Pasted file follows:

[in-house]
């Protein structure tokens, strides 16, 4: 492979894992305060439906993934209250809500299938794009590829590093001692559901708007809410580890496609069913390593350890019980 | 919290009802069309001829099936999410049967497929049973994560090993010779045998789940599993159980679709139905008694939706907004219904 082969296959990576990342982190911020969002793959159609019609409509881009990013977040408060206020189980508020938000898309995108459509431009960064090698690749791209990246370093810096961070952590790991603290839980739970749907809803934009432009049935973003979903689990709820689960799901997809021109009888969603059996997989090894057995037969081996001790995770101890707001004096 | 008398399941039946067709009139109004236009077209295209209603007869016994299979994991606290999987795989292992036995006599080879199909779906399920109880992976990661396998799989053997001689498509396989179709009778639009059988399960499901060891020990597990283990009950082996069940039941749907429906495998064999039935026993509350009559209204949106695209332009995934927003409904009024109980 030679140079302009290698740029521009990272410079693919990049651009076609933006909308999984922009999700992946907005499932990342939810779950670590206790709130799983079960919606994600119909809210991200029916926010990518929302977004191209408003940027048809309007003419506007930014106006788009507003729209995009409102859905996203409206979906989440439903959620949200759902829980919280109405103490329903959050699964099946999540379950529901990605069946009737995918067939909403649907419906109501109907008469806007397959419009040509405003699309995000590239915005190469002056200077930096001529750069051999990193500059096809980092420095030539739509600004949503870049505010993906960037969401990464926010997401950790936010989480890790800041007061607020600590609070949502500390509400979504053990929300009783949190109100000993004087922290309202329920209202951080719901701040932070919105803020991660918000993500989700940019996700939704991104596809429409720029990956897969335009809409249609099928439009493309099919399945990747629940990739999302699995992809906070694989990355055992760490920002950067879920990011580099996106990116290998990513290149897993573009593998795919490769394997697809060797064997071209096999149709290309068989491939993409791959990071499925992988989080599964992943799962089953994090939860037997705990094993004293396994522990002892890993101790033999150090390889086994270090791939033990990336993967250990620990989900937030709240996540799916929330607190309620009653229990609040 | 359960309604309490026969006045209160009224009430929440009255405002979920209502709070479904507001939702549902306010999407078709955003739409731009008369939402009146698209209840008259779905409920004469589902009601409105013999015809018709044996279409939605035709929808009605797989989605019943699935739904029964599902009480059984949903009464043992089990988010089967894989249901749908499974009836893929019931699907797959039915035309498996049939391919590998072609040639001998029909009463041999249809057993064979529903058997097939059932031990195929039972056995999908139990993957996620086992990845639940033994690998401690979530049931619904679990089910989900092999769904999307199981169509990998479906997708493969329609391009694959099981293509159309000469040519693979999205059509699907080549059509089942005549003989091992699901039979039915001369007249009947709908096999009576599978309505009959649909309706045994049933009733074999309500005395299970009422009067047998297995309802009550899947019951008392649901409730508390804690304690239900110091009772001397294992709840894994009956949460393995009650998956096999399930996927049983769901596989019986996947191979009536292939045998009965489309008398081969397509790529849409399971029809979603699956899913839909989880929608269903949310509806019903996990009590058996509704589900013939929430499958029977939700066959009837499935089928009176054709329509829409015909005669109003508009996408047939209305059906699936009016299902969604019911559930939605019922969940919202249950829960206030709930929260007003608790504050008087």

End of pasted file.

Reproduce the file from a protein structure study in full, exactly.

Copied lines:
[in-house]
């Protein structure tokens, strides 16, 4: 492979894992305060439906993934209250809500299938794009590829590093001692559901708007809410580890496609069913390593350890019980 | 919290009802069309001829099936999410049967497929049973994560090993010779045998789940599993159980679709139905008694939706907004219904 082969296959990576990342982190911020969002793959159609019609409509881009990013977040408060206020189980508020938000898309995108459509431009960064090698690749791209990246370093810096961070952590790991603290839980739970749907809803934009432009049935973003979903689990709820689960799901997809021109009888969603059996997989090894057995037969081996001790995770101890707001004096 | 008398399941039946067709009139109004236009077209295209209603007869016994299979994991606290999987795989292992036995006599080879199909779906399920109880992976990661396998799989053997001689498509396989179709009778639009059988399960499901060891020990597990283990009950082996069940039941749907429906495998064999039935026993509350009559209204949106695209332009995934927003409904009024109980 030679140079302009290698740029521009990272410079693919990049651009076609933006909308999984922009999700992946907005499932990342939810779950670590206790709130799983079960919606994600119909809210991200029916926010990518929302977004191209408003940027048809309007003419506007930014106006788009507003729209995009409102859905996203409206979906989440439903959620949200759902829980919280109405103490329903959050699964099946999540379950529901990605069946009737995918067939909403649907419906109501109907008469806007397959419009040509405003699309995000590239915005190469002056200077930096001529750069051999990193500059096809980092420095030539739509600004949503870049505010993906960037969401990464926010997401950790936010989480890790800041007061607020600590609070949502500390509400979504053990929300009783949190109100000993004087922290309202329920209202951080719901701040932070919105803020991660918000993500989700940019996700939704991104596809429409720029990956897969335009809409249609099928439009493309099919399945990747629940990739999302699995992809906070694989990355055992760490920002950067879920990011580099996106990116290998990513290149897993573009593998795919490769394997697809060797064997071209096999149709290309068989491939993409791959990071499925992988989080599964992943799962089953994090939860037997705990094993004293396994522990002892890993101790033999150090390889086994270090791939033990990336993967250990620990989900937030709240996540799916929330607190309620009653229990609040 | 359960309604309490026969006045209160009224009430929440009255405002979920209502709070479904507001939702549902306010999407078709955003739409731009008369939402009146698209209840008259779905409920004469589902009601409105013999015809018709044996279409939605035709929808009605797989989605019943699935739904029964599902009480059984949903009464043992089990988010089967894989249901749908499974009836893929019931699907797959039915035309498996049939391919590998072609040639001998029909009463041999249809057993064979529903058997097939059932031990195929039972056995999908139990993957996620086992990845639940033994690998401690979530049931619904679990089910989900092999769904999307199981169509990998479906997708493969329609391009694959099981293509159309000469040519693979999205059509699907080549059509089942005549003989091992699901039979039915001369007249009947709908096999009576599978309505009959649909309706045994049933009733074999309500005395299970009422009067047998297995309802009550899947019951008392649901409730508390804690304690239900110091009772001397294992709840894994009956949460393995009650998956096999399930996927049983769901596989019986996947191979009536292939045998009965489309008398081969397509790529849409399971029809979603699956899913839909989880929608269903949310509806019903996990009590058996509704589900013939929430499958029977939700066959009837499935089928009176054709329509829409015909005669109003508009996408047939209305059906699936009016299902969604019911559930939605019922969940919202249950829960206030709930929260007003608790504050008087």